Karl: And you felt this arriving here? You felt this conflict from the beginning?
Russo: I didn’t know any better. I knew I needed to be in West Hollywood because I was gay, and my friends always said, “You need to live in a gay ghetto for part of your life to really understand what it’s like to be a gay person living in an urban center.” So… Okay. But still… It’s overwhelmingly male gay.
Karl: What did it teach you? Having now lived in a gay ghetto?
Russo: To really appreciate living in a mixed neighborhood; I don’t need to live in a gay ghetto. I mean, I identify as a normal fucking person, a person like you, interested in the arts, interested in kids, living in a mixed, diverse community. I don’t need to be with the gays. I have enough gay friends, I don’t need to live side by side. It’s brought me back to… I just want to be in a diverse community of thoughtful, caring people, that care about the neighborhood. It’s nice to have things in common with people, and have the same philosophies, but that’s also a given in California.
Karl: Over the last decade or so, has it grown for the better, or for the worst? *looks under table* Am I kicking you?
Russo: No, you’re good. We’ve seen some ups and down over the last ten years, as property owners. I think it’s going to come back, but with the economy being the way it is, as with everywhere, it has taken a turn for the worst. The state’s almost bankrupt, people are in dumpsters, prices at the supermarkets and gas pumps are insane, it’s not pretty. It’s going to continue to get harder to afford living where we live, with the taxes and the high cost of living, and it’s not just West Hollywood, it’s the state of California. Having said all that, you have to find happiness with your children, or on a hike, or on a bike ride, or making your art. We are lucky to have all we have, and West Hollywood is ultimately a nice place to live. It’s important to recognize and be grateful for that. Life is pretty good. The weather is great. But the air quality’s gotten worse. *laughs* If you are talking about what’s gotten worse… I’m all over the map with this. Personally and truthfully, I’m just not in love with West Hollywood.
Karl: Do you want to talk about that?
Russo: No, I actually don’t, but I just feel like, in a bigger picture, you and I being peers, it’s going to continue to get harder to afford living where we live, with the taxes, and the stuff that’s coming down all the time. And it’s not just West Hollywood, it’s just this state. That’s a loaded question… Is it getting better? Financially? No, it’s not getting better for people that own, and want to spend a long time here. But… Is the community getting better? I don’t know, what does that mean?
Karl: Well… It’s a pretty subjective question… Like asking someone if blue is better than red.
Russo: It’s pretty stable. Thankfully we live in a low crime area. It hasn’t gone up or down. Life is pretty good. The weather is great all the time. We feel okay… The air quality’s gotten worse. *laughs* If that’s what you’re talking about… I’m all over the map with this. I’m just not in love with West Hollywood.
Karl: No, it’s all good. It’s honest.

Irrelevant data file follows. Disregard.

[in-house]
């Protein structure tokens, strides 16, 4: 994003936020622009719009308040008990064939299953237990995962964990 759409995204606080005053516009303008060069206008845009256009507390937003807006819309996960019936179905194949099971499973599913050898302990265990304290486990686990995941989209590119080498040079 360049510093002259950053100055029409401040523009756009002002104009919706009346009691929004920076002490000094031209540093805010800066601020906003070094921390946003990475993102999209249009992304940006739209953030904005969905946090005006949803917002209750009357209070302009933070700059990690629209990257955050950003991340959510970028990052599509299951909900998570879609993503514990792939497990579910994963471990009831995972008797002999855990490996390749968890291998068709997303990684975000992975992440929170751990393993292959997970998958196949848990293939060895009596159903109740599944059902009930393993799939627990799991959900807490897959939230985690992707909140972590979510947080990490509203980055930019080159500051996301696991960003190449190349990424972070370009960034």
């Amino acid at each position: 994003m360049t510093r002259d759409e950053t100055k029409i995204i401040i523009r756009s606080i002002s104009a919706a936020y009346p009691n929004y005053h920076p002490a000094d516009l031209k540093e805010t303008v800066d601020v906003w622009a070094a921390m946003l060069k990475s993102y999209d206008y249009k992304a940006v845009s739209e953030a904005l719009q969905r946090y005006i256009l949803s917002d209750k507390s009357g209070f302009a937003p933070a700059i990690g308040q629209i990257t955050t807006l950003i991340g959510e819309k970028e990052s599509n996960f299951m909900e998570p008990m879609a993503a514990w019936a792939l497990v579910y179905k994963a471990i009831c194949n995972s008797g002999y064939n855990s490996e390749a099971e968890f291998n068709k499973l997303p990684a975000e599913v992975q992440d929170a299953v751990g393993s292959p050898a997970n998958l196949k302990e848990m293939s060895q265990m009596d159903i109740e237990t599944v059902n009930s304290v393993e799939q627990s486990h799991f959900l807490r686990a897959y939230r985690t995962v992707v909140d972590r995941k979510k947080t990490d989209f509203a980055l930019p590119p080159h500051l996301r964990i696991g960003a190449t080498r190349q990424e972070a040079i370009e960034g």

Russo: I hate to sound like a complainer, because I feel really lucky. I know how lucky I am to have the life I have. But about personal identity, if you’re being specific to this location, I struggle with that.
Karl: Continuing on the city maintaining itself… What would you like to see more of?
Russo: Honestly, I’d like to see more steps toward a better public transportation system. I think that would make this city a lot better, if we would get a subway stop, or elevated trains that would reduce the traffic. Every time you want to leave, you gotta be strategic. “What time of day is it? What’s the traffic like? Can I do this errand tomorrow at 3:30? Do I have to leave my apartment now at 5:00 to travel to the supermarket?” There’s so much forethought that you need to have before you leave, and you just gotta be smart about it, or I’ll be shooting myself in the head. I’ll have panic attacks in the car because I’m sitting in traffic. *laughs*
Karl: On your note earlier that West Hollywood doesn’t attract many lesbians, or enough lesbians… What if it did? Would that change anything?
Russo: Um… No, I think it could. Because I would like to see more businesses being run by women. I’d like to see more community spaces that I feel comfortable going to. The lack of independent coffee shops… I mean, as a writer, and as an artist, I really take pride in putting my money back into independent businesses. I’ll go to an independent coffee shop over a Starbucks, and there’s such a lack of that here. I would love it. There used to be a coffee shop here ten years ago, in the strip mall across the street, that’s now a twelve step store, that used to be a lesbian owned coffee shop that I was in once or twice. And there’s been nothing like that ever since. I know there might be some places like that on the East Side, but there’s nothing around here that’s like that. And I know coffee shops are hard businesses to make successful, but with the closing of the Normandie Room… I wish, like in Seattle, or Portland, where there’s this mixture of spaces, I wish we had that amongst the gay neighborhoods. I really wish we had that. Seattle is a great example. There’s so many wonderful coffee shop hang out places in Seattle, and a lot of them are run by women. And we have nothing like that here.